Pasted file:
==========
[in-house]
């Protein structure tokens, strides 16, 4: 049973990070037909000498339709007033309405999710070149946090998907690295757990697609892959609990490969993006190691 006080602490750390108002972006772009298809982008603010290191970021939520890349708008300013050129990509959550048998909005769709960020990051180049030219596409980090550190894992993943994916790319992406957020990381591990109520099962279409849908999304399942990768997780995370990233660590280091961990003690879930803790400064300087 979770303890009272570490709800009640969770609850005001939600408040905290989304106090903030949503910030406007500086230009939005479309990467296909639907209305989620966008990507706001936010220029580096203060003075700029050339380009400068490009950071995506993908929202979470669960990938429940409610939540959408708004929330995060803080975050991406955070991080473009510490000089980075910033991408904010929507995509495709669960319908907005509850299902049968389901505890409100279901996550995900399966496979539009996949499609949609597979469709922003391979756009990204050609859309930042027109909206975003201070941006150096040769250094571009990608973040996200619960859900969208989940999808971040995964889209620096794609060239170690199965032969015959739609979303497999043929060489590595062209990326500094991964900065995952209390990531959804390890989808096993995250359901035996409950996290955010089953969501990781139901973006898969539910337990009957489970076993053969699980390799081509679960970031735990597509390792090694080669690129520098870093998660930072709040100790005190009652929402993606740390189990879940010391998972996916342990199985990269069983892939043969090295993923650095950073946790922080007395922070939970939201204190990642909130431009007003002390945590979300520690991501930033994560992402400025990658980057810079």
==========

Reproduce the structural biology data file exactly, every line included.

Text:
[in-house]
């Protein structure tokens, strides 16, 4: 049973990070037909000498339709007033309405999710070149946090998907690295757990697609892959609990490969993006190691 006080602490750390108002972006772009298809982008603010290191970021939520890349708008300013050129990509959550048998909005769709960020990051180049030219596409980090550190894992993943994916790319992406957020990381591990109520099962279409849908999304399942990768997780995370990233660590280091961990003690879930803790400064300087 979770303890009272570490709800009640969770609850005001939600408040905290989304106090903030949503910030406007500086230009939005479309990467296909639907209305989620966008990507706001936010220029580096203060003075700029050339380009400068490009950071995506993908929202979470669960990938429940409610939540959408708004929330995060803080975050991406955070991080473009510490000089980075910033991408904010929507995509495709669960319908907005509850299902049968389901505890409100279901996550995900399966496979539009996949499609949609597979469709922003391979756009990204050609859309930042027109909206975003201070941006150096040769250094571009990608973040996200619960859900969208989940999808971040995964889209620096794609060239170690199965032969015959739609979303497999043929060489590595062209990326500094991964900065995952209390990531959804390890989808096993995250359901035996409950996290955010089953969501990781139901973006898969539910337990009957489970076993053969699980390799081509679960970031735990597509390792090694080669690129520098870093998660930072709040100790005190009652929402993606740390189990879940010391998972996916342990199985990269069983892939043969090295993923650095950073946790922080007395922070939970939201204190990642909130431009007003002390945590979300520690991501930033994560992402400025990658980057810079």